In other news, the New York State Legislature approved, by one vote, letting the legalization of parimutuel betting at racetracks go before the voters in the fall (Did they pass it? You bet).

The first page of the sports section was devoted, as usual in May, to major league baseball. The Yankees, who had responded to the shock of Gehrig's decision by averaging 8.7 runs a game while winning 10 of the next 12 on the road, were back home in the Bronx, halfway through a 12-game winning streak en route to a 24-4 record for May. On that Wednesday, their 4-3 victory over St. Louis before 7,573 came on a home run by Tommy Henrich. More interesting was the announcement by the Yankees that they had agreed to play two night games for the first time, June 26 in Philadelphia and Aug. 30 in Cleveland.

The Dodgers, in Chicago, played a 19-inning 9-9 tie before a crowd of 4,582. (Six weeks later, they would play a 2-2 tie in Boston that would last 23 innings). In St Louis, the Giants won with the aid of a homer by Mel Ott. But the game in Cincinnati also got attention.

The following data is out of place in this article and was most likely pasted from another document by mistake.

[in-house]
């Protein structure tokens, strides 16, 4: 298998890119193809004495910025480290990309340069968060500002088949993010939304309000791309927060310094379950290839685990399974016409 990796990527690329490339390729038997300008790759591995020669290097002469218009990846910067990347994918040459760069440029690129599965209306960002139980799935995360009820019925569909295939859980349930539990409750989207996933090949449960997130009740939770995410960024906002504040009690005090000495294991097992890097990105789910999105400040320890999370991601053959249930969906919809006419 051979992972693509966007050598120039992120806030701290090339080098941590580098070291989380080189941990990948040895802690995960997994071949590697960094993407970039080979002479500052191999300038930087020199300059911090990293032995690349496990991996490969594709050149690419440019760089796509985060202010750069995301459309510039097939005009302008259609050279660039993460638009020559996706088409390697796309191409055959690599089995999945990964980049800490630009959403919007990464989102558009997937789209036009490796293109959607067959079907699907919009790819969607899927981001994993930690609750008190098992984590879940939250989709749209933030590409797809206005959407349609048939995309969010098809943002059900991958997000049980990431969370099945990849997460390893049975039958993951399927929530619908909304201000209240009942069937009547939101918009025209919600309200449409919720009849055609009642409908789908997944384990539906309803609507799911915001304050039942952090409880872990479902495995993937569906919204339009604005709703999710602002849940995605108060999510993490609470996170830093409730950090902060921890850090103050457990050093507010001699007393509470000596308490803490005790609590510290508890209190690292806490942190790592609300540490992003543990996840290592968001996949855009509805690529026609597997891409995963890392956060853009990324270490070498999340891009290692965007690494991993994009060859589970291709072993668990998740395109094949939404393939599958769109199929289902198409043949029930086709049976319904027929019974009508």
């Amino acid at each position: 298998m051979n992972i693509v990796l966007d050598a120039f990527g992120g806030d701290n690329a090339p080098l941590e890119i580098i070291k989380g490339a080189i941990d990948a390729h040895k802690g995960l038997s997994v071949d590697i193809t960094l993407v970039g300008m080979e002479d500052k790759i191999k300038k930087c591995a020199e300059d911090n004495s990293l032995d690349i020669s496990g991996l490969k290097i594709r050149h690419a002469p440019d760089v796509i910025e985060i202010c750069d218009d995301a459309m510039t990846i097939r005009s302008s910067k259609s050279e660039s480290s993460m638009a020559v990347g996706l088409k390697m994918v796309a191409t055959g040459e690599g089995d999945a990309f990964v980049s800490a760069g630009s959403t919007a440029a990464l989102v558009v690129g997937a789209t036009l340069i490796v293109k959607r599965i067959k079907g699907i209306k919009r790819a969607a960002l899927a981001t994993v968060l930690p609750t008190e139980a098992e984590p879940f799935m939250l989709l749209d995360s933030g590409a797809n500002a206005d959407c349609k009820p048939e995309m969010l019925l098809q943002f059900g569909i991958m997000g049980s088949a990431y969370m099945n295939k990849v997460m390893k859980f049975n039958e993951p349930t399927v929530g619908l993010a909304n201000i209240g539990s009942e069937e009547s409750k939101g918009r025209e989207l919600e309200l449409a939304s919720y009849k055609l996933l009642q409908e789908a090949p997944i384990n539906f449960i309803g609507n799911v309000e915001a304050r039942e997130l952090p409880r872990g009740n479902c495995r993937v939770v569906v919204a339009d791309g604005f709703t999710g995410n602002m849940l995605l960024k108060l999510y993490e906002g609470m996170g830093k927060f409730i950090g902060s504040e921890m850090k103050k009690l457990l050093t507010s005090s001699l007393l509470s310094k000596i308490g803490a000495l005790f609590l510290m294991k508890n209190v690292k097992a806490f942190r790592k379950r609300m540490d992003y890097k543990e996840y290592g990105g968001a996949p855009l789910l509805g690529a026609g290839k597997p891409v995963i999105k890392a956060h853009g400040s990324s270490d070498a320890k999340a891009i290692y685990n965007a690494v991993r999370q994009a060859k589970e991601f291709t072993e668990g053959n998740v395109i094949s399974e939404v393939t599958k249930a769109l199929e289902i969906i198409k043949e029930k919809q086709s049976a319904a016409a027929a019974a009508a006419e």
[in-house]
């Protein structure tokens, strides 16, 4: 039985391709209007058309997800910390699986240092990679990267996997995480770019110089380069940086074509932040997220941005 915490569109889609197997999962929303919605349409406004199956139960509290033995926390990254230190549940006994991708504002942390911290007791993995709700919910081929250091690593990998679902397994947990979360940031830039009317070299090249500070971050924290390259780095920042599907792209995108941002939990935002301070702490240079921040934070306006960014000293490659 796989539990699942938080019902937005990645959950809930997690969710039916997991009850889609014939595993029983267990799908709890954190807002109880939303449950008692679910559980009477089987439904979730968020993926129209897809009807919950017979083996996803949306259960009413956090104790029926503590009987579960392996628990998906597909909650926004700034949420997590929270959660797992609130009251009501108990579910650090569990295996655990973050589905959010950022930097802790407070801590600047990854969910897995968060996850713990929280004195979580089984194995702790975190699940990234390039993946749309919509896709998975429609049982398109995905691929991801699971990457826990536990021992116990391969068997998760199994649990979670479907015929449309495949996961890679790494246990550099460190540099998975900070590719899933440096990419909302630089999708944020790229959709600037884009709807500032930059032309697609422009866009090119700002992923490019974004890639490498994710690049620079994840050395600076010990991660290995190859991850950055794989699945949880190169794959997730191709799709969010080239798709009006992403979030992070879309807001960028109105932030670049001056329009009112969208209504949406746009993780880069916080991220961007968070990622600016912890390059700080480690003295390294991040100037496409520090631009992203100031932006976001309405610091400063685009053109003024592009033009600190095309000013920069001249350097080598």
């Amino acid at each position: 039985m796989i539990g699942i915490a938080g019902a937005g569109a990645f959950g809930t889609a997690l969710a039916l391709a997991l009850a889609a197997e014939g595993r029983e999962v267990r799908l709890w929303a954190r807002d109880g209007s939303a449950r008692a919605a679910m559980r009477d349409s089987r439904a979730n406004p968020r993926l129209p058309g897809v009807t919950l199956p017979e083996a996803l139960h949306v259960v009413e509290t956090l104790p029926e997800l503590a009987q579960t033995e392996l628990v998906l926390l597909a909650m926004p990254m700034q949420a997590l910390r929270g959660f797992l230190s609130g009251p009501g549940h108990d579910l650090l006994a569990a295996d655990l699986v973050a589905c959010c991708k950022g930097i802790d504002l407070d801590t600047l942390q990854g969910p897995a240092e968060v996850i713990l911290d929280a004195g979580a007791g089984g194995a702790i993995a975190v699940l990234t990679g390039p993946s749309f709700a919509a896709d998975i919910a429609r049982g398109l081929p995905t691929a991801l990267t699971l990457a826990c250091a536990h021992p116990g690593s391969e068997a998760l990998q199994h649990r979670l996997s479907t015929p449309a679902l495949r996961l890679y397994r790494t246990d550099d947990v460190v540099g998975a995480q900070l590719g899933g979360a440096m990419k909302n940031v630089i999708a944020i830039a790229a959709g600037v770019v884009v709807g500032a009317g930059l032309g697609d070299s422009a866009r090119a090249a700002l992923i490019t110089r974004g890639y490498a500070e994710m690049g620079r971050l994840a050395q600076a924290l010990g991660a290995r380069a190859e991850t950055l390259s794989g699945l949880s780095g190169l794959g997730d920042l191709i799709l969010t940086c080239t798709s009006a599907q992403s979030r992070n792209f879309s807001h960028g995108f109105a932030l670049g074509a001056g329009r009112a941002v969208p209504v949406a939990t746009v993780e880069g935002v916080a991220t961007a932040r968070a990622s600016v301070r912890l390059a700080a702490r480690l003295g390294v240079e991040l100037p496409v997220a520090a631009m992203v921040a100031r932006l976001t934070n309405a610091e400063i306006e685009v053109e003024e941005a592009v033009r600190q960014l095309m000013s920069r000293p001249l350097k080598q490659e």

The Reds (who would win the pennant) were beating Boston 6-1 when Ernie Lombardi complained that Freddie Frankhouse, the Boston pitcher, struck him out using the illegal spitball. Frankhouse promptly hit the next batter, Harry Craft, in the head, knocking him unconscious. Frankhouse then bowed to the booing fans at the end of the inning. Even though players didn't wear helmets in those days, Craft was soon back in action. But the play underscored how 1939 was a rough time on the diamond as well as in the rest of the world.

The Columbia doubleheader led the second sports page, which was devoted to college and minor league games. Princeton won the first game, 8-6. When the second game began, famed broadcaster Bill Stern was at the microphone, Burke Crotty was the director in the truck, and the camera was placed on a 12-foot platform erected to the third-base side of home plate. On the TV screen, one could make out the players but could barely see the ball, if at all.

Columbia's shortstop was Sid Luckman '39, who had completed his All-America football career in the fall and was headed for the Chicago Bears, to be groomed for the revolutionary T-formation quarterback position that would soon transform football and make him a Hall of Famer. But on the Baker Field diamond that day, Sid did not shine. He was 1-for-8 at bat in the two games, made an error in the first game and failed to make a key play in the second.